SUDAN


A new phase of "government experts":
hope for a return to democracy

Khartoum (Agenzia Fides) - The coup in Sudan, which forcibly overturned the transition council established in August 2019 in the wake of the so-called "Sudanese Spring", ended less than a month later. On Sunday, November 21, Prime Minister Abdulla Hamdok, who had been under house arrest until the day before, announced as a free man an agreement with General Abdel Fattah al-Burhan - army chief and leader of the coup leaders - to form an "government of experts" This opens a new phase that gives hope to restore a democratic transition path triggered in the first months of 2019 when, without particular bloodshed, the "Sudanese revolution" - largely carried out by women and young people - put an end to the regime by Omar al-Bashir. The dictator, who came to power in a 1989 coup supported by the extremist leader Hassan al-Turabi and stayed in power for 30 years in Sudan, immediately made his autocratic and disrespectful intentions clear to the world. The agreement reached threatens to fail immediately: twelve ministers of the interim government, including the influential Mariam al-Sadiq al-Mahdi, head of the foreign ministry and daughter of the famous Sadiq al-Mahdi, resigned in "protest against the agreement with the military" signed. Meanwhile, thousands of Sudanese took to the streets an hour after the agreement was announced to express their dislike of the army and, for the first time, Hamdok, who is considered a "traitor". "There is little confidence that Hamdok can reform a new executive branch with 50% civilians and get through this phase, a local observer who prefers to remain anonymous told Fides the failure to establish a dictatorship in Sudan is good news, but too many questions remain as to who will take over the scepter from now on". The month in which the coup took place, in addition to political aftermath, leaves a heavy legacy: more than 40 deaths, a far higher number of wounded and mass arrests. "The fact that the old rulers hang around in Khartoum or exercise their influence", the observer continues, "arouses many fears; in the new equilibrium it will be necessary to understand who will sit in government". The people in question include Salah Gosh, former director of national security, charged with crimes against humanity and now living in exile in Egypt, as well as Mohamed Hamdan "Hemeti", former leader of the Janjawid, a paramilitary group who committed the massacres and accused of war crimes. There are also fears that Omar al-Bashir, who is about to be released from prison (next December) and has never left the political arena, will return.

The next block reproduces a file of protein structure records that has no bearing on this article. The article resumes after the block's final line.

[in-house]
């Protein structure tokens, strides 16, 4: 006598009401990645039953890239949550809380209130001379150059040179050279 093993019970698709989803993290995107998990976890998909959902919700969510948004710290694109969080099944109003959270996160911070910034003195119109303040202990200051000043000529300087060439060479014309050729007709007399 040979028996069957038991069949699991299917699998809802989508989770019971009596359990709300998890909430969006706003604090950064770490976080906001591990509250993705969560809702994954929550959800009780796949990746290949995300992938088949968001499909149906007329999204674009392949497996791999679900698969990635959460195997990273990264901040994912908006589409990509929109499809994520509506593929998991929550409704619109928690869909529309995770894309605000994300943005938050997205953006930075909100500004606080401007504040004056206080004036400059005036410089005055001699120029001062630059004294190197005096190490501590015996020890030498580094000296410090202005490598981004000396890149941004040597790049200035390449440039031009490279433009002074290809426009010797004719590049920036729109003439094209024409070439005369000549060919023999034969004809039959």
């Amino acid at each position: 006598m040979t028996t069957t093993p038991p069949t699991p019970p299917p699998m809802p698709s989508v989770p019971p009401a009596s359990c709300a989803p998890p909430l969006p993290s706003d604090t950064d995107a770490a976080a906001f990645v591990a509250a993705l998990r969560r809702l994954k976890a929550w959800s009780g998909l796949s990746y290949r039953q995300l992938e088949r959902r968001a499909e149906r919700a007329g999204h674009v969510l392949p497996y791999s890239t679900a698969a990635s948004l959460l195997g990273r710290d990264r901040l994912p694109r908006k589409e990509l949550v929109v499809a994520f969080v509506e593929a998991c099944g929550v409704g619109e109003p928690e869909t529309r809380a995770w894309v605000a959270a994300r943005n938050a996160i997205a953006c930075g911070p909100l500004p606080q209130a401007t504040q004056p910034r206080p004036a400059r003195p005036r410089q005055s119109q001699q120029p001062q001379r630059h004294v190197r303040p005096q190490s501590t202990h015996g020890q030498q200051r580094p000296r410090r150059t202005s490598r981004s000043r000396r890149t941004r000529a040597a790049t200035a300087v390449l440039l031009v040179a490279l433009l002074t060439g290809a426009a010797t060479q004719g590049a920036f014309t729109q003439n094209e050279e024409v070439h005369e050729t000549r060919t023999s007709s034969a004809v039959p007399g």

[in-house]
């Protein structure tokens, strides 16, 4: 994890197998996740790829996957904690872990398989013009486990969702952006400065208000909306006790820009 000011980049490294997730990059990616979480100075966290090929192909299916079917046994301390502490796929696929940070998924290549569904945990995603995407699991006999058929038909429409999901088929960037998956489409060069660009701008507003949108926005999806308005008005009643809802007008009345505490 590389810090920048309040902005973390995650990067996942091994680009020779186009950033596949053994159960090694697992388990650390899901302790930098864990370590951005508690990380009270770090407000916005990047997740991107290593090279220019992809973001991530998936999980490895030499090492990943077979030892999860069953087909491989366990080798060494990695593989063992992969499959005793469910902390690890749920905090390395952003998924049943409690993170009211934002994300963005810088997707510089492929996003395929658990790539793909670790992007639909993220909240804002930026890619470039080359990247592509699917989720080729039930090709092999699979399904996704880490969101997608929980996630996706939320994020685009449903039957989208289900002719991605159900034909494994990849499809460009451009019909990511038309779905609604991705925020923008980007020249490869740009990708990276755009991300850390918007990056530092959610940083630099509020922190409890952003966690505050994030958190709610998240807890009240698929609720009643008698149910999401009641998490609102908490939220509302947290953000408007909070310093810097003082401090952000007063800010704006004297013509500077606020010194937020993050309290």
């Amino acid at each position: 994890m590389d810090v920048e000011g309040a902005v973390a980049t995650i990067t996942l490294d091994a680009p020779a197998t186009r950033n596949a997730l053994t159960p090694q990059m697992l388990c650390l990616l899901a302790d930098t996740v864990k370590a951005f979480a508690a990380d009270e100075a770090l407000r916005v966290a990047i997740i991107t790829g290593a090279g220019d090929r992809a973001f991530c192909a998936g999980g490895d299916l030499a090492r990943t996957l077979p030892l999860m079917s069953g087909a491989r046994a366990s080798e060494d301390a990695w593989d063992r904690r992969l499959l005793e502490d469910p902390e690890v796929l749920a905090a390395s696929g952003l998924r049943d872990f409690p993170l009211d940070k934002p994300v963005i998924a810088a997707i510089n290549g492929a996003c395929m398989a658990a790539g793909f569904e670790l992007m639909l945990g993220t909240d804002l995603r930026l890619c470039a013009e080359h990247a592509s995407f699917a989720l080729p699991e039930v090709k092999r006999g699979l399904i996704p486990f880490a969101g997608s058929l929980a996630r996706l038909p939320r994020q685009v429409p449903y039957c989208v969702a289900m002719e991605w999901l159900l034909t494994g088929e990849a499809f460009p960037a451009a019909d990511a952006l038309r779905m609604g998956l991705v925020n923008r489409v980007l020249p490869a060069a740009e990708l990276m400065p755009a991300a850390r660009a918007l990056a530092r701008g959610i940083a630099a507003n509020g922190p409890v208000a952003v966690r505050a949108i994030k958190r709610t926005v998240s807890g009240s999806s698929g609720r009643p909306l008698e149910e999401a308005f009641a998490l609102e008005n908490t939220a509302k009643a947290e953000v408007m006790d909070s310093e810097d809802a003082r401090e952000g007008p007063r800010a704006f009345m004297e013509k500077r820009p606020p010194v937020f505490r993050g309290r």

Source :  fides.org

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